EDITOR’S NOTE: Jack R. Jordan wrote and filed this review before the death of Foo Fighters drummer Taylor Hawkins. He replaced the column last week with a memorial article on Hawkins. Here is the original review of the latest Foo Fighters album.
Well, it’s finally time. I can finally talk about one of my favorite bands of all time, the Foo Fighters.
If you’ve been living under a rock since the 90s, you might never have heard of the Foo Fighters. Fronted by Nirvana drummer Dave Grohl, the nicest guy in rock and roll, the band recently released an album and a movie within the past two months.
Yes, you read that right, a rock band just released a movie based on their experiences recording their 10th album, “Medicine at Midnight.” The movie titled “Studio 666” is about a metal band named Dream Widow (played by members of the Foo Fighters) who attempt to record an album in a haunted house.
But I’m not here to write about the film. Even though I’m sure the movie is going to be pretty cheesy, you can be sure I’ll see it.
Today I want to review the album “Medicine at Midnight”. Originally released in February, the post-grunge, alt-rock sound that made Foo Fighters famous is given pride of place. But what sets the Foo Fighters apart from most groups is their ability to evolve.
This album features all six members of the band’s current lineup: Dave Grohl, Taylor Hawkins, Rami Jaffee, Nate Mendel, Chris Shiflett and Pat Smear along with 11 other additional musicians, including Grohl’s daughter, Violet, throughout the ‘album. These additional musicians include backing vocalists, cellists, percussionists, violists, violinists, and even a harp player.
Now, if you’re unfamiliar with the Foo Fighters, you might be thinking, “why the hell do they need all that for a rock album?” You just don’t know Dave Grohl and longtime producer and engineer Mark “Spike” Stent. Both are used to making music that is out of the ordinary but almost always extraordinary.
If you need convincing on Stent’s resume, he’s worked with a variety of bands, including Oasis, Massive Attack, U2, Linkin Park, Depeche Mode, Frank Ocean, Madonna, Ed Sheeran, Green Day, Arcade Fire and so on. right now. He also helped produce seven Grammy Award-winning top albums. It was also nominated for four Album of the Year awards, but failed to clinch it. In short, with him at the helm, it’s a good recipe for a good LP.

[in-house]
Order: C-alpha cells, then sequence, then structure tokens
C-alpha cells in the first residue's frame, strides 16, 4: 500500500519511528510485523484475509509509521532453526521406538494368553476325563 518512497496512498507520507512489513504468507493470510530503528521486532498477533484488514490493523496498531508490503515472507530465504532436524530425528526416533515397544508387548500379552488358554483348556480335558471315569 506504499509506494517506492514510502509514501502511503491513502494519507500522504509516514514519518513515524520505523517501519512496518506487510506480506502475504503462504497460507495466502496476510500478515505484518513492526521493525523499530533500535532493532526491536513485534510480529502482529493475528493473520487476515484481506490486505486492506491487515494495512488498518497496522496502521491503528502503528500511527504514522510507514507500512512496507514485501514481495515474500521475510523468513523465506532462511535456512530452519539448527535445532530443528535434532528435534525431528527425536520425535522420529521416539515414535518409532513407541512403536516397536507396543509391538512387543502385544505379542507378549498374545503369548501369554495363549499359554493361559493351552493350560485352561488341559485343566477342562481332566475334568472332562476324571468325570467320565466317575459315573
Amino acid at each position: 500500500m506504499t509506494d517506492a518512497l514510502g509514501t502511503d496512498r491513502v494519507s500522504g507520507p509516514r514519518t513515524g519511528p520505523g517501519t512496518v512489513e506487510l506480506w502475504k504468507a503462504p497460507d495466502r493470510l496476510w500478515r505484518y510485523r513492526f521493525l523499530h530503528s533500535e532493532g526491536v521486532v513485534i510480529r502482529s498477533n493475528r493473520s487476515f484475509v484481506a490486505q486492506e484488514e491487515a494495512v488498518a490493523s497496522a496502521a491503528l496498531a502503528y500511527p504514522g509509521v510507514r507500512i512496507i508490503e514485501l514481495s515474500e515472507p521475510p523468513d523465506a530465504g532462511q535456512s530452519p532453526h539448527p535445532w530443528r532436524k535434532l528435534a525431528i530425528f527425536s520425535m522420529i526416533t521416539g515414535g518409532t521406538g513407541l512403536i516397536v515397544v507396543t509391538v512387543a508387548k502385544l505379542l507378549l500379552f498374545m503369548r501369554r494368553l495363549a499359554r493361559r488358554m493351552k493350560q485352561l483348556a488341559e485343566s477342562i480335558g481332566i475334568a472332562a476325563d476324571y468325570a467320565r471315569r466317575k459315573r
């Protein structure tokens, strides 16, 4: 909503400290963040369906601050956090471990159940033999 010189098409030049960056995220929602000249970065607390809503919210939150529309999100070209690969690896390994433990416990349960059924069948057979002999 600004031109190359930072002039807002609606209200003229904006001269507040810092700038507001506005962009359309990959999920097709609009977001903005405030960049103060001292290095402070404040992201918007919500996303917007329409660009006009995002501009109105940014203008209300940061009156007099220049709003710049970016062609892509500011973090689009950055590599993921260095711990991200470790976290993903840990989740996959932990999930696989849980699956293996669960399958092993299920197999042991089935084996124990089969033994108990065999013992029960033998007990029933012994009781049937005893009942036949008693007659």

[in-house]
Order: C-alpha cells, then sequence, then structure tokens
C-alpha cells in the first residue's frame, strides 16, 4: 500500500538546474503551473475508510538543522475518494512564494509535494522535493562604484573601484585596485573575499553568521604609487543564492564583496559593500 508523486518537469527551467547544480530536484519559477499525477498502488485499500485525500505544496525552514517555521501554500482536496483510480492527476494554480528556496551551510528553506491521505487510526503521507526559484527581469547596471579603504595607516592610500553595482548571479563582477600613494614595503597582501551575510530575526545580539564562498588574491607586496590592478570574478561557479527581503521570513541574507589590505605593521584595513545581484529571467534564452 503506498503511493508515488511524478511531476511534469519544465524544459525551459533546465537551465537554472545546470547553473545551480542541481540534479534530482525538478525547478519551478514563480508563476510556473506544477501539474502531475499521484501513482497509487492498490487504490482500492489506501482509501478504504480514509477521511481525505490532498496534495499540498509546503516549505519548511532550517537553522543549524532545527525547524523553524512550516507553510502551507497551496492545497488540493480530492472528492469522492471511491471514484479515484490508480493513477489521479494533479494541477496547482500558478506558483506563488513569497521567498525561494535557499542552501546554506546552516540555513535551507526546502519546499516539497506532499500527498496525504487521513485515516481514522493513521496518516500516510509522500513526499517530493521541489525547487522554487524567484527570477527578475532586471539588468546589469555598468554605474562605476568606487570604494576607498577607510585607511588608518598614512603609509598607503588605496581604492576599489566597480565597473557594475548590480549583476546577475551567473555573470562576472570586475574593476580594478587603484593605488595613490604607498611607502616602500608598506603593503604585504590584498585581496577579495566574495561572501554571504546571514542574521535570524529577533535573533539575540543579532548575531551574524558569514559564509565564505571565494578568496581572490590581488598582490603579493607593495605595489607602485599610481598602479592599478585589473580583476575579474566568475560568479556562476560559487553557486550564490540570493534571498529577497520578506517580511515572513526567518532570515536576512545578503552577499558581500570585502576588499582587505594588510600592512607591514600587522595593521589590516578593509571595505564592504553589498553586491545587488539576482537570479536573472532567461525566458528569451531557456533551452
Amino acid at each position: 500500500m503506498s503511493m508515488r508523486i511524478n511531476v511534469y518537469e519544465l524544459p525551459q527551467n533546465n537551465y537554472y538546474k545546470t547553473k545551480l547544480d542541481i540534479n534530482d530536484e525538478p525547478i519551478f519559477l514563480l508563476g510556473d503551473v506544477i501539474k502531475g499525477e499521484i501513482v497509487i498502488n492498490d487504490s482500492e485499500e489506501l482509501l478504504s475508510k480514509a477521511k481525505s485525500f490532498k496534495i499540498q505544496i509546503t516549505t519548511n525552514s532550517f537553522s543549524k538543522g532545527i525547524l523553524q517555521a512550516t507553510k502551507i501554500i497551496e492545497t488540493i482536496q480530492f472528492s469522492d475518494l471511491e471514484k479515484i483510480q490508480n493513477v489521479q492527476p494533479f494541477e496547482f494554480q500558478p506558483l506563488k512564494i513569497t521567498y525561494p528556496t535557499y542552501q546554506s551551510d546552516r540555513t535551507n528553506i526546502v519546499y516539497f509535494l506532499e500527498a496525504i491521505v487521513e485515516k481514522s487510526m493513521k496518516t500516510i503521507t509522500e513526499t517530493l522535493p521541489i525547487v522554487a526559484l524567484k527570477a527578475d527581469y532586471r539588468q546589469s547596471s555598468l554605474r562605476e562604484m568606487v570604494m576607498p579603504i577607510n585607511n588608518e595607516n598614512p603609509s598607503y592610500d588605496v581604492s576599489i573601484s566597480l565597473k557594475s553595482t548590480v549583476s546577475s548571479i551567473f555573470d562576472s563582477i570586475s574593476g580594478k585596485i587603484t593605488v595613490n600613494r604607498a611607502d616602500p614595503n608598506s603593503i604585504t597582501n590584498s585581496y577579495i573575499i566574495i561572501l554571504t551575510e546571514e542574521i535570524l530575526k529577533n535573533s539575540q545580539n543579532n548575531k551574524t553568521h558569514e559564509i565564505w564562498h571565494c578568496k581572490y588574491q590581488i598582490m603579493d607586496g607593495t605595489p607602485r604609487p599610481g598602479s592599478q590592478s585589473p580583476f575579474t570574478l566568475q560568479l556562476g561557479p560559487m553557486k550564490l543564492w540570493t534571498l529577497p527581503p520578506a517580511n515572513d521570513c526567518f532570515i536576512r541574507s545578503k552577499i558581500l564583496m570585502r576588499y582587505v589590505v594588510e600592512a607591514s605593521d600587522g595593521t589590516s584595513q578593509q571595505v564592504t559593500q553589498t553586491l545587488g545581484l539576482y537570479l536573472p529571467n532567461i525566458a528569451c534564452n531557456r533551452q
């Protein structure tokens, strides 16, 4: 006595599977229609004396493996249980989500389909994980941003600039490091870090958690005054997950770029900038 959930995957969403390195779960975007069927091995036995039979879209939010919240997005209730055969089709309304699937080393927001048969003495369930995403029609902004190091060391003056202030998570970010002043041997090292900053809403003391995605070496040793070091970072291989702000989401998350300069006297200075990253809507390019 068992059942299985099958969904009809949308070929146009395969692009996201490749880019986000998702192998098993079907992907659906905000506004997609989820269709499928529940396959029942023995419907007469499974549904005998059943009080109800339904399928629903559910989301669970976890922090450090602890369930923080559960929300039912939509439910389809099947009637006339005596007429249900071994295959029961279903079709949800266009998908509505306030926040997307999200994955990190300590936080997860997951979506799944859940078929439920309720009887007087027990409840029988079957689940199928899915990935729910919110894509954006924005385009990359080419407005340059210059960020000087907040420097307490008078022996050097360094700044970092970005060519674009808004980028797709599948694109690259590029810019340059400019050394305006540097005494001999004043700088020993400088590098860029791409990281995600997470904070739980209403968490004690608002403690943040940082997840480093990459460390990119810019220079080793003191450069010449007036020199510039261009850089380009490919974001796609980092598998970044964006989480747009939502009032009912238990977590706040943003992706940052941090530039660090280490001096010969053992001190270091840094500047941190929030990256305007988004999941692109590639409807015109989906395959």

Debuting on the Billboard 200 at number three and number one on America’s Top Rock Albums, the album enjoyed great initial success. It dropped drastically from the Billboard 200 landing somewhere in the low 170s as of March 25, but still sits well at number two on the Top Rock chart.
But for me, the album just isn’t perfect. There are times on the album where I feel like the Foo Fighters are absent and others where I feel like those background instruments could have been played more. I will say that the band hasn’t released an album that I absolutely adored since their seventh album, “Wasting Light”, which featured chart topping songs like “Rope” and “White Limo”.
These songs hit so hard and in my opinion were so popular because these background elements were perfectly matched and blended into the formation of the songs. These elements didn’t have as much play, and when they did, it was perfectly matched.
Since we’ve been talking a lot about fusion artists lately, I’d say that if any band can cross genres, it’s the Foo Fighters as they’ve done so successfully in the past. In fact, drummer Hawkins even said the album was more “pop oriented” in a press interview to promote “Studio 666.”
Overall I would say the album is good. Not great. There are definitely bright spots that perfectly display the band’s ability to blend the various instruments they include. Songs like “Shame Shame” and the title track give up full control of the beat and let the background instruments take over instead of the guitar and it works. Even beautiful sometimes.
But other songs make me want to know more. Songs like “Love Dies Young” and “Holding Poison” remove these background elements and the song doesn’t feel complete.
I will continue to support the group. They are still a bucket list group to see live. I marked many on my list but they seem to escape me. While they keep releasing albums that just don’t touch me, I’m a die-hard fan. If you’re interested in hearing music that you probably wouldn’t hear if Grohl didn’t make it, I recommend “Medicine at Midnight.” But if you want to hear some quintessential Foo Fighters, try “Wasting Light”, “In Your Honor”, their live album “Skin and Bones” or their album “Greatest Hits”.
Jack R. Jordan is a reporter for The Moultrie Observer.